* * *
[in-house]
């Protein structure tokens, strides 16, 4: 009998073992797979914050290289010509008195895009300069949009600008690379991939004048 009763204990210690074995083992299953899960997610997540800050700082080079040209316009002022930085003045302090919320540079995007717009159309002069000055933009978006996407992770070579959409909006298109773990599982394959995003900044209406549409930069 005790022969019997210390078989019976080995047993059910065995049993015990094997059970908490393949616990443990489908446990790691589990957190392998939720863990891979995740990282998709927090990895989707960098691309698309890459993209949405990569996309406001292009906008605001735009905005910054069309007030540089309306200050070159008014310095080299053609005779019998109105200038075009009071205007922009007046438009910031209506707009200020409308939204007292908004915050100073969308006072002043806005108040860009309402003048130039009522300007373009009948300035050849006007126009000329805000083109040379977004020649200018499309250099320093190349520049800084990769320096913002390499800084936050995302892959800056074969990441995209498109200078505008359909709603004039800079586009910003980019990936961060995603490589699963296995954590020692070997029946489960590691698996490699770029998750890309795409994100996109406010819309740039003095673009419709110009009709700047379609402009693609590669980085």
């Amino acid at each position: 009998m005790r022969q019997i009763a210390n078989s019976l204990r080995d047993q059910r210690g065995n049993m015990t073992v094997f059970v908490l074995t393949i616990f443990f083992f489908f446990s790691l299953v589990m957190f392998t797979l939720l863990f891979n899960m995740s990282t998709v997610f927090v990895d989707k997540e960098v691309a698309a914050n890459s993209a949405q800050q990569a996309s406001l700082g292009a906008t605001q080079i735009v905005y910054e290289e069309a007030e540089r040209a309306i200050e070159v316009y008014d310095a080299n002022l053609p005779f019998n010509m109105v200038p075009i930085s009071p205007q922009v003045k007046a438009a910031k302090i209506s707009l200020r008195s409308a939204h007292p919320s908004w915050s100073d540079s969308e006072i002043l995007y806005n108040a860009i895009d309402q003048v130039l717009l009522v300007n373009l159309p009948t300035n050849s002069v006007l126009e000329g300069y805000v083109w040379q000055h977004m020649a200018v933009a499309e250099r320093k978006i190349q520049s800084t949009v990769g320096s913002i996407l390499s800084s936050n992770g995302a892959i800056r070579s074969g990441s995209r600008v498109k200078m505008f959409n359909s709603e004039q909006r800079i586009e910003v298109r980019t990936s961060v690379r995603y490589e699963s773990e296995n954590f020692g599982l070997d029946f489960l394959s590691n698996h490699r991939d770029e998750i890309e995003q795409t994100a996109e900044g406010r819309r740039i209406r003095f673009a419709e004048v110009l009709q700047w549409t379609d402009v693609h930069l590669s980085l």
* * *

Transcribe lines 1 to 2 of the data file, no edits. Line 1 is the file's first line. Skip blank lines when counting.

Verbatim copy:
[in-house]
């Protein structure tokens, strides 16, 4: 009998073992797979914050290289010509008195895009300069949009600008690379991939004048 009763204990210690074995083992299953899960997610997540800050700082080079040209316009002022930085003045302090919320540079995007717009159309002069000055933009978006996407992770070579959409909006298109773990599982394959995003900044209406549409930069 005790022969019997210390078989019976080995047993059910065995049993015990094997059970908490393949616990443990489908446990790691589990957190392998939720863990891979995740990282998709927090990895989707960098691309698309890459993209949405990569996309406001292009906008605001735009905005910054069309007030540089309306200050070159008014310095080299053609005779019998109105200038075009009071205007922009007046438009910031209506707009200020409308939204007292908004915050100073969308006072002043806005108040860009309402003048130039009522300007373009009948300035050849006007126009000329805000083109040379977004020649200018499309250099320093190349520049800084990769320096913002390499800084936050995302892959800056074969990441995209498109200078505008359909709603004039800079586009910003980019990936961060995603490589699963296995954590020692070997029946489960590691698996490699770029998750890309795409994100996109406010819309740039003095673009419709110009009709700047379609402009693609590669980085």